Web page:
Catch up on the most compelling K-12 news stories you may have missed this week
Every Friday, I’ll be bringing you a recap of some of the most interesting and thought-provoking news developments that occurred over the week.
I can’t fit all of our news stories here, though, so feel free to visit eSchoolNews.com and read up on other news you may have missed.
In this week’s news:
The 4 essentials of a successful Genius Hour
What are you passionate about? What do you want to do more than anything in the world? Well I hope you said what you are doing right now. This is not always the case. Some people hate what they are doing. They may hate it because it pays too little, but being a teacher doesn’t make me very wealthy and I love what I’m doing. More importantly, people may hate their job because they would rather be doing something else. This is where I think we can do better in education.
Teach students to communicate effectively in the Innovation Age
Ready or not, education has entered the “Innovation Age,” where it’s not about what students know but what they can do with what they know. Teachers can prepare students thrive in the Innovation Age by teaching them to think at three levels: “what,” “so what,” and “now what.” Students might think of it in terms of three overarching questions: What is the basic concept? What is its relevance and what is it related to? And now, what can I do with what I have learned to find solutions to unmet needs?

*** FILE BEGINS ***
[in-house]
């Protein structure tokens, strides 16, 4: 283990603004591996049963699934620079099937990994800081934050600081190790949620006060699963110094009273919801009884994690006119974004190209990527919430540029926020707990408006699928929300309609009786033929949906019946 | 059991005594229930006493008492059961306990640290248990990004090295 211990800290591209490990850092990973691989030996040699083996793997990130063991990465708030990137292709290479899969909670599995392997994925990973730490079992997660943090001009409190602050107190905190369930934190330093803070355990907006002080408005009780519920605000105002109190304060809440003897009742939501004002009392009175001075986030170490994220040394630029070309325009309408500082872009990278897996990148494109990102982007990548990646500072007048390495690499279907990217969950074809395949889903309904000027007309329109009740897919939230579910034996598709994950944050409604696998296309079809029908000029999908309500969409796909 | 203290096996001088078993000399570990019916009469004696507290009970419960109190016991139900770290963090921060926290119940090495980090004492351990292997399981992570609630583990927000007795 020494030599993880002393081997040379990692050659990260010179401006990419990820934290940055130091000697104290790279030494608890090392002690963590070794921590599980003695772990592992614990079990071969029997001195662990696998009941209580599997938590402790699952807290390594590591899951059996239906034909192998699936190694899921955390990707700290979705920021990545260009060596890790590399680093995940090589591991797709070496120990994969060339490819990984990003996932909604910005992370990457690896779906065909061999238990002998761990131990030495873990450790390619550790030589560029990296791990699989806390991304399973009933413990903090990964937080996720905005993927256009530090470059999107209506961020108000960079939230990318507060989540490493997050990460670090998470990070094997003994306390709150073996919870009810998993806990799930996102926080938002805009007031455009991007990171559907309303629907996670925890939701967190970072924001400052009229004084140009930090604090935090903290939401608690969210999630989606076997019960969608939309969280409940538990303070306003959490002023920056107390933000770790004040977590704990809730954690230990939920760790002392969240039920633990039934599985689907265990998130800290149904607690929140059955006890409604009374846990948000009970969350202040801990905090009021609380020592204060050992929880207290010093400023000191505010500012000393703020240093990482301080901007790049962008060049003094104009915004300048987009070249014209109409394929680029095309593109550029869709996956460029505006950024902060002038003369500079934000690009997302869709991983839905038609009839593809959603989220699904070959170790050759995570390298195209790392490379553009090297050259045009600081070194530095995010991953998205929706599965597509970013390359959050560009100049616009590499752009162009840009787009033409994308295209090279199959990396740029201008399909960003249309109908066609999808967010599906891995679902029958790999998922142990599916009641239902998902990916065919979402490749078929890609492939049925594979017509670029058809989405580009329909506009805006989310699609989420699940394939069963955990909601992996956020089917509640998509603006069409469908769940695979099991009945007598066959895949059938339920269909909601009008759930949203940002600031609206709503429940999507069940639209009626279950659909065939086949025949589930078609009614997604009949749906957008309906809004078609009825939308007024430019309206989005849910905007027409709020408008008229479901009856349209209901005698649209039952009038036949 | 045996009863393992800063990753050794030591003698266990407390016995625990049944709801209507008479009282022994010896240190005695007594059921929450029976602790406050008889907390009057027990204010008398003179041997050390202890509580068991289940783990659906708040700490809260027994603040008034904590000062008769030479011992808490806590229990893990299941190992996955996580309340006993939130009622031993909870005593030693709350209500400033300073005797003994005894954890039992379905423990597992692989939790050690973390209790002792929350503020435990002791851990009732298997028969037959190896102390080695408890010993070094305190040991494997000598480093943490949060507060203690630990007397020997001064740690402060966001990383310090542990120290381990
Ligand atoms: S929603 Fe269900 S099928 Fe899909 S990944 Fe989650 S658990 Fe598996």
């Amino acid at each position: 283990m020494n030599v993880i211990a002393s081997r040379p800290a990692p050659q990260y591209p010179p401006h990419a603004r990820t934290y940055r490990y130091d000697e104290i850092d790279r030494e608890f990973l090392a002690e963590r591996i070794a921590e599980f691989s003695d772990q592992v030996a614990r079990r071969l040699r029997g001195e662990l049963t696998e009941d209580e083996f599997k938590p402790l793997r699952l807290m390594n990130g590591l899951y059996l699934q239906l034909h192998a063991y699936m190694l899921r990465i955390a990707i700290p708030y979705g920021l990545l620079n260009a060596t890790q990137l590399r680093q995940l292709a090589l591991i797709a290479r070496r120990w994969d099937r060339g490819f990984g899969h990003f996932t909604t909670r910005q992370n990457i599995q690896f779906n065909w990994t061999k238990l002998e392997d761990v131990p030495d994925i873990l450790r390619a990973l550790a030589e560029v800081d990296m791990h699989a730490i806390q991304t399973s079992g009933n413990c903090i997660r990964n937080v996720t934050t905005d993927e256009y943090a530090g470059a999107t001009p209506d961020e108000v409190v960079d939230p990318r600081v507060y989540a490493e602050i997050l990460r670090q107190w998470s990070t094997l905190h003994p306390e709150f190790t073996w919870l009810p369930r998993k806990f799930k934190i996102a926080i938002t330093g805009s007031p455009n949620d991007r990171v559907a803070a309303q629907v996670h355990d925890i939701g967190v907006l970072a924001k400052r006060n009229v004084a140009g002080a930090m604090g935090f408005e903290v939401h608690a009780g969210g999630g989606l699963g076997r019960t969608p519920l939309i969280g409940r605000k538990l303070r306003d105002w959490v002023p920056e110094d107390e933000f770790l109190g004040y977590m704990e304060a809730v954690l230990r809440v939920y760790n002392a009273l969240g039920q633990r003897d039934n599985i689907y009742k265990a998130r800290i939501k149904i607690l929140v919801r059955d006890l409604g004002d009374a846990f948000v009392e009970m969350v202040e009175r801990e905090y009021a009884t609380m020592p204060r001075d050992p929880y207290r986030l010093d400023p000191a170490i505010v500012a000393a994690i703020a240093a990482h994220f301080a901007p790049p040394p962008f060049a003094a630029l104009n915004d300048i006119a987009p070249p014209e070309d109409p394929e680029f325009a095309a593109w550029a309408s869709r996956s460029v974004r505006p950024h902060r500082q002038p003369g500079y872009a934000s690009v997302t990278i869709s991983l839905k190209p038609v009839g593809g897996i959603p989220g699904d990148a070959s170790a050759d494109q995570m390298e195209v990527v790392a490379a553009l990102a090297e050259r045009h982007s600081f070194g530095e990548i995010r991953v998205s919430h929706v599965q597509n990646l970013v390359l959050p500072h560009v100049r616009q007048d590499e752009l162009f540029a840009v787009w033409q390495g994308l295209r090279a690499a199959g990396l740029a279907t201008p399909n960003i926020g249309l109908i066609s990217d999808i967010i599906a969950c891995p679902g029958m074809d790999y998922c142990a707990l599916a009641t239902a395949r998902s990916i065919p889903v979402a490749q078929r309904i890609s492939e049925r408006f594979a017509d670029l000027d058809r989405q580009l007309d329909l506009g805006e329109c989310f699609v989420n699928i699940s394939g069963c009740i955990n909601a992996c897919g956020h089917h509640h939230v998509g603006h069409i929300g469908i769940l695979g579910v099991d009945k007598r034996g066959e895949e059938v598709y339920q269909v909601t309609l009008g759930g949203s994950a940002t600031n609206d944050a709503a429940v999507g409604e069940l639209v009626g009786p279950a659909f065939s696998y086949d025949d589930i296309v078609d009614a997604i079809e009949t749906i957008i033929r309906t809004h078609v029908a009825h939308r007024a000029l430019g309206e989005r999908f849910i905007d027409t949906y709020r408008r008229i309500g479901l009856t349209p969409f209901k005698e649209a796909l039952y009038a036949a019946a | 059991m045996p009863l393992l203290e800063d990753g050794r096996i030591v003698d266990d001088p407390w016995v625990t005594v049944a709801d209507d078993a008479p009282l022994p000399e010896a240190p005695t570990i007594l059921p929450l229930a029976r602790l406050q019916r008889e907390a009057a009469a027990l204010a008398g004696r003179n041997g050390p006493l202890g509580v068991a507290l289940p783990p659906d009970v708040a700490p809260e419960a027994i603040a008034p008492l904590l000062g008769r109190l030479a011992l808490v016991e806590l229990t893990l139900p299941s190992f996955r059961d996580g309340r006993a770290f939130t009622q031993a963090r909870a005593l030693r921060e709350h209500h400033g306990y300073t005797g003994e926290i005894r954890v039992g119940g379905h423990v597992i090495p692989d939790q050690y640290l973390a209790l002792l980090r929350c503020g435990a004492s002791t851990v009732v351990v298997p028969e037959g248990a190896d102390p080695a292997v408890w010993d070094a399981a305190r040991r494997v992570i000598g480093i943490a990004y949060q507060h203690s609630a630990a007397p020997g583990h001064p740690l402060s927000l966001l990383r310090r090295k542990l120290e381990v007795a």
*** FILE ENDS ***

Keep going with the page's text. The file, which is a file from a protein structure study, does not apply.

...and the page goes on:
Why we all need time to tinker with tech
Picture this: a grandparent working on a car in the garage or a kid figuring out the inner workings of a clock. A group of students with screwdrivers in hand taking apart old desktop computers to learn about circuits. Or a parent encouraging their child to invent contraptions for feeding pets or taking apart everyday objects such as old clocks and doorknobs to figure out how things work.
Ga. schools to receive blended learning grants
Forty-seven Georgia school districts and one state school will be awarded about $8.2 million through a collaborative funding effort that seeks to provide high speed broadband access required for blended learning, Gov. Nathan Deal’s office said.